The rise of the gig economy has created a yawning chasm between two types of commercial drivers.
On one hand, there’s the traditional pool of big-rig, longhaul drivers with full credentials, performing what most consider to be a full-time job. On the other, there’s a growing army of part-timers and itinerant workers who possess nothing more than a standard driver’s license, using mostly passenger vehicles and vans to execute last-mile delivery of e-commerce orders.
In the middle, of course, are drivers for the traditional parcel carriers such as UPS, FedEx and the U.S. Postal Service, some union and some not. And their numbers are still large. UPS alone employs around 362,000 workers in the U.S.
The relative health of those discrete workforces is similarly divergent. The business of long-haul trucking has long been plagued by a shortage of drivers, and the picture is only expected to grow worse in the coming decade. The aging out of the current workforce, a lack of interest among younger prospects to replace it, and generally poor compensation for what can be a difficult if not tedious job, has carriers wondering where they’re going to find enough people to put behind the wheel. Stricter regulation of the industry, in form of limiting hours of service and mandating electronic surveillance of the driver’s every move, are further disincentives to a career in trucking. Still, the jobs that exist are fairly stable in nature, providing a steady flow of work for company drivers.
The “gig” side of the industry is another story altogether. Scrambling to meet demand for e-commerce orders, carriers are displaying an insatiable appetite for independent workers to transport those items rapidly and efficiently. Whether most of them are making a living wage is debatable, but the future of driving jobs seems to favor this class of employee.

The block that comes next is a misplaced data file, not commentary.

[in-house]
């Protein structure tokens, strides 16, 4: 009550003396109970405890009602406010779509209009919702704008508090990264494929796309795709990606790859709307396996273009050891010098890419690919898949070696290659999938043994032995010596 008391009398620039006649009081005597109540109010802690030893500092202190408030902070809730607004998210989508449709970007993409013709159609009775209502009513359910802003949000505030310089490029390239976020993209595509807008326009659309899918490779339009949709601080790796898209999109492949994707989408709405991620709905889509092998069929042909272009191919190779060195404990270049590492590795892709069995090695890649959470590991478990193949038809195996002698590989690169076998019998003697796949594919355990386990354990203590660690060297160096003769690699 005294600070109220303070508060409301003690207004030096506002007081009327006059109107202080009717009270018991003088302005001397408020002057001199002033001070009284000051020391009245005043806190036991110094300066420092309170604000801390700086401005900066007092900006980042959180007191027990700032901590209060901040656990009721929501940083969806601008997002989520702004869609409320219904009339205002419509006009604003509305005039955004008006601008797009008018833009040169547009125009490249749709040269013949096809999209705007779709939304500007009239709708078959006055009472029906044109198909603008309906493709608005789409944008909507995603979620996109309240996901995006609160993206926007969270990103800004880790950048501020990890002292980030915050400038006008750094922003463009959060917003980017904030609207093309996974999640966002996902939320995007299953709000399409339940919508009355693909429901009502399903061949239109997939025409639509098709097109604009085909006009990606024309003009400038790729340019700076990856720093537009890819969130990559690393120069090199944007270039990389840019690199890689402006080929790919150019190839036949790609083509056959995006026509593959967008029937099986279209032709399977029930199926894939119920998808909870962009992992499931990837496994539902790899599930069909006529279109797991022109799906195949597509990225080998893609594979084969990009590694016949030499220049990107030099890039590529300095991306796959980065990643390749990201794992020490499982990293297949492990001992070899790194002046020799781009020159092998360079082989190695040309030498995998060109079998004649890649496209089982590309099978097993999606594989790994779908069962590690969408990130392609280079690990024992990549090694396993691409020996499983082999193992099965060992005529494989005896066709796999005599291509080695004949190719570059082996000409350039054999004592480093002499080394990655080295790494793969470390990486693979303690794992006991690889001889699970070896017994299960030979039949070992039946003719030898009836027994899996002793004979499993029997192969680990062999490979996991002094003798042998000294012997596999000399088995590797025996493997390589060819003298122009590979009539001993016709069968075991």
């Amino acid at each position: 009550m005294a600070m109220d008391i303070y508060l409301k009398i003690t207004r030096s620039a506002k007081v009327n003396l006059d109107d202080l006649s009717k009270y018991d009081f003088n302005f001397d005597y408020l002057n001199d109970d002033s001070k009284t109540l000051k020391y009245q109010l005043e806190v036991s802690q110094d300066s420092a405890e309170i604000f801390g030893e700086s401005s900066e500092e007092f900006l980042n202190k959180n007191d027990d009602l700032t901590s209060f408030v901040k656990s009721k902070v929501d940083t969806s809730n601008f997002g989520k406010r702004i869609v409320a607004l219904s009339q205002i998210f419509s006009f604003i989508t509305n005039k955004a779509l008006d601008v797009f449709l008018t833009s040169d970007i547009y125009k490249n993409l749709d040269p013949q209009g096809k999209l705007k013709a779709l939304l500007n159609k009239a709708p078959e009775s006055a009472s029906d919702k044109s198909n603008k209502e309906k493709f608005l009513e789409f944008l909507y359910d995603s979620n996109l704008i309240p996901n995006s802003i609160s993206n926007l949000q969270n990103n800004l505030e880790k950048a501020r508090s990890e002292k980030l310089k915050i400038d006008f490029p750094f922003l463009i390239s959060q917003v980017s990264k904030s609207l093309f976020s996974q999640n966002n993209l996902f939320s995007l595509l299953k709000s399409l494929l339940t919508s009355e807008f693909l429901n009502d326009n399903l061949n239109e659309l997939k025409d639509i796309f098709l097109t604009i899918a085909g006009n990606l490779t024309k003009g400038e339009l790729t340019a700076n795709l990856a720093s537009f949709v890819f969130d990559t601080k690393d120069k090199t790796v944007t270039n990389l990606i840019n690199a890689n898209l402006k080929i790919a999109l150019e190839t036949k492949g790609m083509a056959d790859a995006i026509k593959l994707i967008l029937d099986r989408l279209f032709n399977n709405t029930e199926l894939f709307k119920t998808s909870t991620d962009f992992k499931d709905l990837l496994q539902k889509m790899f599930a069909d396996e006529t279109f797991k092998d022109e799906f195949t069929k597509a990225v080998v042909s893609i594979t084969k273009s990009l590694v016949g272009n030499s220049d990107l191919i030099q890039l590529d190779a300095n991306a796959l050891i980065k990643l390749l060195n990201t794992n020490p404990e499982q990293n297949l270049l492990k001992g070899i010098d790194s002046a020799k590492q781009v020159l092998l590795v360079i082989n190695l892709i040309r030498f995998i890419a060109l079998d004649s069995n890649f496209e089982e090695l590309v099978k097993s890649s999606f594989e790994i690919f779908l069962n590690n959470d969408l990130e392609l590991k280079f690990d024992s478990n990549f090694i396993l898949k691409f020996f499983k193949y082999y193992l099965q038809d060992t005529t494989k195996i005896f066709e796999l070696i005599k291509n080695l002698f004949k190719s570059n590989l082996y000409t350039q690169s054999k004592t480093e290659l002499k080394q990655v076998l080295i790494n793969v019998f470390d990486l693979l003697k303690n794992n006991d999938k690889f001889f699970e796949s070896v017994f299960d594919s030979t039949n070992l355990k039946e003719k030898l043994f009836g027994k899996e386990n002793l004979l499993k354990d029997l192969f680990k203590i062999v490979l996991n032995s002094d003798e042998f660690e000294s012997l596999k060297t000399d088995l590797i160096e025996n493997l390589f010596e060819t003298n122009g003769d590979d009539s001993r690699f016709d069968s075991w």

Such positions are anything but stable, however. Companies relying on the gig economy churn through enormous numbers of workers, experiencing persistently high turnover and low retention rates, according to Micah Rowland, chief operating officer of Fountain, a hiring and recruiting platform for gig and hourly workers. In a mid-sized American city, it’s not unusual for a delivery company to review up to 5,000 applicants a month. And considering the rate of turnover, he says, “it’s not long before every person [in that area] who has considered driving for your company has been hired.”
Age is a factor, Rowland acknowledges, while pointing out that many gig-economy jobs aren’t accessible to those under 25. In any case, “I haven’t seen any evidence that workers in the gig economy skew younger or older than the average of the types of jobs that hired in the past.”
On the contrary, the industry could see a rise in participation by older and nominally retired workers as a strong labor market stokes demand for more bodies. When unemployment is low, individuals who had previously taken themselves out of the labor force are tempted to return. As a result, the average age for jobs that were thought to be favored by younger candidates begins to rise.
All of these trends are forcing employers to alter their recruitment strategies. Mobile technology is coming to the fore as a means of communicating with job candidates, Rowland says. In addition, new software applications are being deployed to conduct instant background checks and devise job interviews in a highly customizable manner.
“In the current environment, if you’re not able to respond and move people through the [hiring] process quickly, you lose them,” Rowland says. “It’s very important not to let anybody fall through the cracks — to make sure you’re reaching every candidate.”
When it comes to making a job offer, transportation and logistics providers struggle to attract talent for minimum-wage positions that don’t offer benefits. But there are ways to make the job more appealing. One is to offer a degree of flexibility in terms of hours. Again, Rowland says, technology can help with scheduling employees in a manner that meets the needs of both parties.
Split schedules can be a boon or curse for the worker. Predictive analytics can help the employer to plan deliveries based on density and hours of demand, assigning the driver a schedule that’s both flexible and consistent.
New laws such as California’s AB 5 are cracking down on employers’ reliance on gig and independent contractors as a way to escape paying full-time wages and benefits. The trend is injecting “tremendous uncertainty” into the gig economy, Rowland says. Nevertheless, he sees continued growth in that class of worker, especially in transportation and logistics, and employers will have to adjust their recruitment and hiring practices accordingly.
“Specialization will continue,” he says. “The way these companies want to grow, while managing their cost structures and risk, all point to using more contract labor.”